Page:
Another one of their signs said, “Le capitalisme c’est la mort. La revolucion c’est la vie.” Stiff stuff, but it’s telling that these people look so exotic to American eyes.
The reason, I think, is that today America has no socially conservative left worthy of the name. Take magazines like Commonweal or Sojourners. They have many good people working for them, of course, but most of their prominent representatives–people like Jim Wallis and Doug Kmiec–are various kinds of abortion apologists. Instead of calling for revolution and opposing capitalistic abortion practices, they spend most of their time justifying the pro-big business, anti-life Democratic Party.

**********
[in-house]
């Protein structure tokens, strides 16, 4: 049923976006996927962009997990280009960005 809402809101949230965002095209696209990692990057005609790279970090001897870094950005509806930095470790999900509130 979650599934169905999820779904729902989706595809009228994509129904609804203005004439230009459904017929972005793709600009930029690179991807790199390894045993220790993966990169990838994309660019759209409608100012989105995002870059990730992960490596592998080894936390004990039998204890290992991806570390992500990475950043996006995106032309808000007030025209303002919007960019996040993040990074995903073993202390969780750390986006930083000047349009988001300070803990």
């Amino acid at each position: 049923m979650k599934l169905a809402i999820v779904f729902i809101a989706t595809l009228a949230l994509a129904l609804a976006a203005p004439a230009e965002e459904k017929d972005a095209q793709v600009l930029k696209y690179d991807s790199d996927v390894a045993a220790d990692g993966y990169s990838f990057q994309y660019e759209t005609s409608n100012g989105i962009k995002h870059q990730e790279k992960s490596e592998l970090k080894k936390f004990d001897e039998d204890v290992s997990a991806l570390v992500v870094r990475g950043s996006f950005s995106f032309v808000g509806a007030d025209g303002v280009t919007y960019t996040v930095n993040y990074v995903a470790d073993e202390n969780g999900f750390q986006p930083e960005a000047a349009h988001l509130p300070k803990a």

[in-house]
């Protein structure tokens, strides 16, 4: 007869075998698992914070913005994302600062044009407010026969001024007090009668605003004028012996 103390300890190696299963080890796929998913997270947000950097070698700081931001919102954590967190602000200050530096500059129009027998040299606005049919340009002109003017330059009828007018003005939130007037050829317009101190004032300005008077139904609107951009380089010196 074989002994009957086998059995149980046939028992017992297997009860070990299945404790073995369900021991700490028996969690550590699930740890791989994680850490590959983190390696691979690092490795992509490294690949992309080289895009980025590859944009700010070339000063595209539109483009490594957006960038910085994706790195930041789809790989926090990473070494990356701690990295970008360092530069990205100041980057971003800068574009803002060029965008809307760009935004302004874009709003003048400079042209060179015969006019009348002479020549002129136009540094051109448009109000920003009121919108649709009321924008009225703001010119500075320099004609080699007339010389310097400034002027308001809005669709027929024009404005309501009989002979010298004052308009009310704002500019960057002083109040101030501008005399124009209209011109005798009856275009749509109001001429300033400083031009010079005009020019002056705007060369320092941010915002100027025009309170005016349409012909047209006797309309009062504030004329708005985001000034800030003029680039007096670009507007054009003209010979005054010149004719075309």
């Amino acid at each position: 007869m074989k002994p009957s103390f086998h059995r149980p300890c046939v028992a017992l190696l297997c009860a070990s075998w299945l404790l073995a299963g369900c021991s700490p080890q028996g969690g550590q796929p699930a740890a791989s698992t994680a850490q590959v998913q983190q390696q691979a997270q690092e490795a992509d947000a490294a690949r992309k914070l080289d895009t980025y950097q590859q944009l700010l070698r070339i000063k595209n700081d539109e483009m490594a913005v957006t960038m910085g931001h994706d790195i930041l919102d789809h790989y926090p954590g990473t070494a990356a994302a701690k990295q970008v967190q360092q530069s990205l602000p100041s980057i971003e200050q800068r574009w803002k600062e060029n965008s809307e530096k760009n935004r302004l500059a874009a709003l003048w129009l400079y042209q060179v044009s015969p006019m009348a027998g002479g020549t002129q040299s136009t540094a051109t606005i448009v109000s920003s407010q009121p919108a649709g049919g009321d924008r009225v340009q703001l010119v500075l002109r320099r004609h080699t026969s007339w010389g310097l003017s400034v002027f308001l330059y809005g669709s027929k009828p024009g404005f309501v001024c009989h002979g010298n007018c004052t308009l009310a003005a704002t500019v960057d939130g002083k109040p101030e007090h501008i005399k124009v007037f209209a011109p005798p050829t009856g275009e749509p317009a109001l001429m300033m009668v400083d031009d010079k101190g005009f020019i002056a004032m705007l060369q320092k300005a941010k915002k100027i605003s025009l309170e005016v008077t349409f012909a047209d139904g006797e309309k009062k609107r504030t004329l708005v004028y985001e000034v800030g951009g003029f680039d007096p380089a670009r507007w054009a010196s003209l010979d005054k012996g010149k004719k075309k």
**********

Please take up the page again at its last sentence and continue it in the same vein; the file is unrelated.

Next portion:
A few blue dogs are better: people like Bart Stupak but not, alas, my own senator, Ben Nelson. Maybe the closest to the ideal of these French marchers is Rep. Chris Smith of New Jersey, a Republican and leading pro-lifer whose leftist views on economic and fiscal issues prompted Tom Delay to strip him of his committee chair.
Leftist rhetoric is likely to become more important to the pro-life movement as things like fetal farming and the industrial use of embryos become more prevalent. One possibility I can see would be the Front Porch Republic spawning a new kind of Pro-life left, one that takes the Christian socialist critique of a William Morris or John Ruskin and weds it to today’s concerns about bailouts, abortion and motorcycle repair. Procreons sans entraves!